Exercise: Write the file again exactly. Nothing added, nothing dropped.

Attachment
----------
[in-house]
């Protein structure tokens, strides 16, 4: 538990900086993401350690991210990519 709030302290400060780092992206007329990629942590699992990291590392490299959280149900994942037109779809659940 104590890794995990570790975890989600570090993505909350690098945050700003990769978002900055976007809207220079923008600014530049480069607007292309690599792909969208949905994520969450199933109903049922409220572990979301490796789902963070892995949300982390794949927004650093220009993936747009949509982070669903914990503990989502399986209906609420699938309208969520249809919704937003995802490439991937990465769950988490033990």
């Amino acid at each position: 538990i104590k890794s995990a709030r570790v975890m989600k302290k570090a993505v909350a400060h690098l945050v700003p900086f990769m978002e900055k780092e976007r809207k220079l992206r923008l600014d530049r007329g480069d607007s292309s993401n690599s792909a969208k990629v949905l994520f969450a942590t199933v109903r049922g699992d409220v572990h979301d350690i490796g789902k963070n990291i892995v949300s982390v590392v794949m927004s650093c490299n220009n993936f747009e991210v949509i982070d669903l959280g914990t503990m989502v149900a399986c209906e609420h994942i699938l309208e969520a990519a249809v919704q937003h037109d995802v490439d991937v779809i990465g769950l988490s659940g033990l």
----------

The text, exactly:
[in-house]
């Protein structure tokens, strides 16, 4: 538990900086993401350690991210990519 709030302290400060780092992206007329990629942590699992990291590392490299959280149900994942037109779809659940 104590890794995990570790975890989600570090993505909350690098945050700003990769978002900055976007809207220079923008600014530049480069607007292309690599792909969208949905994520969450199933109903049922409220572990979301490796789902963070892995949300982390794949927004650093220009993936747009949509982070669903914990503990989502399986209906609420699938309208969520249809919704937003995802490439991937990465769950988490033990």
């Amino acid at each position: 538990i104590k890794s995990a709030r570790v975890m989600k302290k570090a993505v909350a400060h690098l945050v700003p900086f990769m978002e900055k780092e976007r809207k220079l992206r923008l600014d530049r007329g480069d607007s292309s993401n690599s792909a969208k990629v949905l994520f969450a942590t199933v109903r049922g699992d409220v572990h979301d350690i490796g789902k963070n990291i892995v949300s982390v590392v794949m927004s650093c490299n220009n993936f747009e991210v949509i982070d669903l959280g914990t503990m989502v149900a399986c209906e609420h994942i699938l309208e969520a990519a249809v919704q937003h037109d995802v490439d991937v779809i990465g769950l988490s659940g033990l």